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A Lakeland Alpine Diary - Holehird Gardens

This entry: April 2012 by Alan Oatway

This month's diary begins in the Walled Garden, an area that didn't feature last month. Mostly the domain of colour-themed herbaceous borders, there is room for some alpines too. One area requires a retaining wall, and at the top the border edging the lawn is effectively a narrow raised bed. Beneath this, there is a fine collection of stone troughs. Our current crop of alpine volunteers knew that these hadn't been re-vitalised for a long time, and so this spring is seeing each one emtied in turn. Imagine the surprise at finding no holes in the bottom of some - so much for sharp drainage!

The photographs following show the general layout, one of the troughs, and Andromeda polifolia "Compacta" - in fine flower right now.

So what's been happening on the rock garden? Like everyone else, we had a very warm spell that hurried some things along, but since then it has been cool, and plants have stayed in good condition for several weeks. Primulae must feature again - I guess they will most months! in the scree if front of the display house, the fine red P. x pubescens "Rufus" is looking good: it's a relatively young plant considering how long this cultivar has been around. On the rock garden, benefitting from the overflow from the stream and pool, is a group of P. frondosa. We have been enjoying this for several weeks.

Elsewhere in the open garden, there have been some fine displays of bulbs, and the tulips below are also in front of the display house. High up on the rock garden, there the outstanding plant of the last few weeks has been the Trillium sessile.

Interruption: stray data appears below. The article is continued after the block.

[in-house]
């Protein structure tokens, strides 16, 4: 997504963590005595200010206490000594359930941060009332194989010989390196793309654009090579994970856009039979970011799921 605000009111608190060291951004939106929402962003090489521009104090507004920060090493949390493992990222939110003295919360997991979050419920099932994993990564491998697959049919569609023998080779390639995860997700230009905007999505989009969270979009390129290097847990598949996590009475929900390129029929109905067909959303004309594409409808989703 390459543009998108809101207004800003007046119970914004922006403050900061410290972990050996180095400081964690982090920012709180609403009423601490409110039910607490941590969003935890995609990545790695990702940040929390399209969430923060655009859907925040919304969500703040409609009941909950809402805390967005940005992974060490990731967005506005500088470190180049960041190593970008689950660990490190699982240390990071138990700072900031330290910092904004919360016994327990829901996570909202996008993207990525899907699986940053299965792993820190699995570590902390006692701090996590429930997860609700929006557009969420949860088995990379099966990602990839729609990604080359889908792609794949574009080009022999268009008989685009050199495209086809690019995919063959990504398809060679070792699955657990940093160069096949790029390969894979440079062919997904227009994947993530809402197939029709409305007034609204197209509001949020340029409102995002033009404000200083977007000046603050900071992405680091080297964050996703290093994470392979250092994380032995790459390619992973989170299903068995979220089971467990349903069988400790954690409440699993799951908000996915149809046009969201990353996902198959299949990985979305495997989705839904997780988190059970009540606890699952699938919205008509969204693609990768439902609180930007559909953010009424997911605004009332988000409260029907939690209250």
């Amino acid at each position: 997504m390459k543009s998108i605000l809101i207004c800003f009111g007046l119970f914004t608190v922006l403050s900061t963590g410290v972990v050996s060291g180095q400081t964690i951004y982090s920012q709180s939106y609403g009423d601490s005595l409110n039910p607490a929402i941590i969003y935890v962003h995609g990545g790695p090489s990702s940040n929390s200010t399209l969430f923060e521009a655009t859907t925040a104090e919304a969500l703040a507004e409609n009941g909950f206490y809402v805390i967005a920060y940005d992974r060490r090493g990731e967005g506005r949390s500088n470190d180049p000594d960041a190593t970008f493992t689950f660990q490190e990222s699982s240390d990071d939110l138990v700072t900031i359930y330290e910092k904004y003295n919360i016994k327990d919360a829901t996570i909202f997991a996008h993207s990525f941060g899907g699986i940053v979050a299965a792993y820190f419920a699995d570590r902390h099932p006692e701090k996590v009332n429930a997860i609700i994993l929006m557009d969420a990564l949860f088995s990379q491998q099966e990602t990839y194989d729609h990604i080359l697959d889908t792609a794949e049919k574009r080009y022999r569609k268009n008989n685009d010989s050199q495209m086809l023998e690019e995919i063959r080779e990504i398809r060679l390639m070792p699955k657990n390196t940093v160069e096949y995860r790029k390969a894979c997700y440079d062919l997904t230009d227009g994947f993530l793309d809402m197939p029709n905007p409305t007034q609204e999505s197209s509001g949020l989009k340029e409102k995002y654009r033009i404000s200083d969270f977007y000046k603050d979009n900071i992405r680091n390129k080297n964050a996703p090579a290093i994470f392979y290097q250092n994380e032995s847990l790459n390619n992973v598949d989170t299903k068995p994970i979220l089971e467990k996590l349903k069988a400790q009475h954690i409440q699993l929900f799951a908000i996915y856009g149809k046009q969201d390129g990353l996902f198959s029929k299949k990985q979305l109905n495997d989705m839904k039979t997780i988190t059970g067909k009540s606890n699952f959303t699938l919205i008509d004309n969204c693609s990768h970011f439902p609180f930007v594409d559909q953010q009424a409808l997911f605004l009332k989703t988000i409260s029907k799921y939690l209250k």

The recent extended cool period means there is still much to come outdoors, but those who maintain our indoor collections have kept us interested and educated by their displays. In the main house, I have enjoyed being able to study, in comfort, the various Androsaces that have been on display. Clockwise from top left are AA. villosa "Arachnoidea", albana, muscoidea Schacht's Form, and vandellii. 

Sorry, I got the last two in the wrong order!

The tufa house has has been lovely too, and for me the star plant has been been another primula! So I now give you a look at Primula x loiseleurii "Aire Mist". This is often seen in pots at shows, but it's really good to see it doing well in a semi-natural planting.

So where to finish the April edition? I've chosen to go back outdoors and leave you with a look at another young plant. I normally prefer plants to be in their expected colour: pink bluebells do little for me! But this yellow member of Gentianaceae - Sebea thomasii - is set to become a firm favourite of mine. I hope you enjoy it too.  

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